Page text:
Serbia: Gay Rights, Human Rights, Tolerance and Homophobia
The Republic of Serbia is a meeting point of numerous peoples, religions and cultures and over the centuries, by and large, they have coexisted in peace. How sad it is that this Sunday’s Gay Pride Parade ended in an orgy of violence caused by a handful of homophobic bigots which left over fifty people injured.
This was Serbia’s first Gay Pride Parade, an opportunity for society to make a public display of tolerance at the beginning of the Third Millennium, allowing people to express their sexuality in public, to go out wearing what they wanted to and feeling happy. Instead, there was a crescendo of violence, insults, missile throwing and finally a pitched battle between around one thousand anti-Parade demonstrators and the police, resulting in 57 injuries, 47 of these being policemen, one hospitalised in a serious condition. The drunken orgy of mindless violence continued with the destruction of property.
However, the Parade went ahead and ended in a party at the Centre of Student Culture in the center of Belgrade. Various Serbian politicians and representatives of NGOs took part in the country’s first Gay Pride event.
Gay rights, human rights, intolerance and homophobia
What is the difference between racism, xenophobia and homophobia? Apart from the labels, none. All are primary, knee-jerk reactions of the worst kind from individuals afraid of what is different and who, without having the intellectual wherewithal to voice their opinions, satisfy their basic instincts with insults, threats and often, violence.
Societies change. At one time homosexual relationships were considered as perfectly normal expressions of love and in many cases coexisted alongside heterosexual unions. It is not considered historically correct to remember the reports that Julius Caesar’s legions used to sing songs about the Regina, or Queen, leading them. Alexander the Great is better known for his battles and his two wives than for his lover Hephaestion.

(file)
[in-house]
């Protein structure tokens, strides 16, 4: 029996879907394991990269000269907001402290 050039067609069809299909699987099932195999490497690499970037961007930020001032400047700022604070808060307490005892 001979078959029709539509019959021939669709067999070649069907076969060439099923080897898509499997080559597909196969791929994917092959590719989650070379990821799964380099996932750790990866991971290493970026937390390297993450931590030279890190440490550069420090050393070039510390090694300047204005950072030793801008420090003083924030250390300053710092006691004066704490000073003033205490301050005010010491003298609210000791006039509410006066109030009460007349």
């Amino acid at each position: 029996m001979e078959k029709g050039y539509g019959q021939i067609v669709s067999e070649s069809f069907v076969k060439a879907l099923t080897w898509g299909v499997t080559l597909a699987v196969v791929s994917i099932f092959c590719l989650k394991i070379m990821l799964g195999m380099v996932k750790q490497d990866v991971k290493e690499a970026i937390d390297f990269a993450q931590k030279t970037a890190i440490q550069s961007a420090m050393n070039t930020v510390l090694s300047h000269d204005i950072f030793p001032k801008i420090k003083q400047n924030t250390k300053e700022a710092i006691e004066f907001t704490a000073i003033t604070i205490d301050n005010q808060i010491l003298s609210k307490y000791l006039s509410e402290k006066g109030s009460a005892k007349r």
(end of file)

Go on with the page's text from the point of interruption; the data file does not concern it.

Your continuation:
At one time it was considered extremely effeminate for a man to wear trousers, which were basically to cover up the legs of women while men wore a tunic, the precursor of the dress. Wearing the Kilt in Scotland is a sign of virility.
If a young man pecks a young lady on the cheek in public, people smile knowingly. If he pecks her on the lips, ditto. If he kisses her mouth to mouth, tongues entwined, people say it’s unnecessary. If two girls meet and kiss, nobody bats an eyelid. If two boys meet and kiss, they are branded with labels.
Yet Russian men traditionally greeted a friend with a kiss on the mouth. Latins are more tactile than Anglo-Saxons, the further south you go the less personal space you need, yo soy yo en mi circunstancia (Ortega y Gasset, I am myself any what surrounds me).
So in a globalised world of globalised values and concepts, who has the right to complain or to point fingers, throw stones and apply insulting labels? Surely we deserve to have reached a point where a person’s sex, colour, race, creed, attire or sexuality do not matter.
Sexual activity is a private matter to be exercised between consenting adults behind closed doors. However sexuality and sexual expression is a basic human right and if two men want to walk down the street holding hands, happy, so what? And if one of them is wearing a skirt, so what? And if your boss is a lesbian, so what?
And for those who cast stones and shout names and throw insults, how many of them are “normal” behind their closed doors? Happily, today Serbia’s first Gay Pride Parade ended in a festivity for those involved and in utter defeat for the Neanderthals who tried to impose their homophobic will over the freedom of others to express themselves.
And that is a victory not only for Serbia but also for Humankind.
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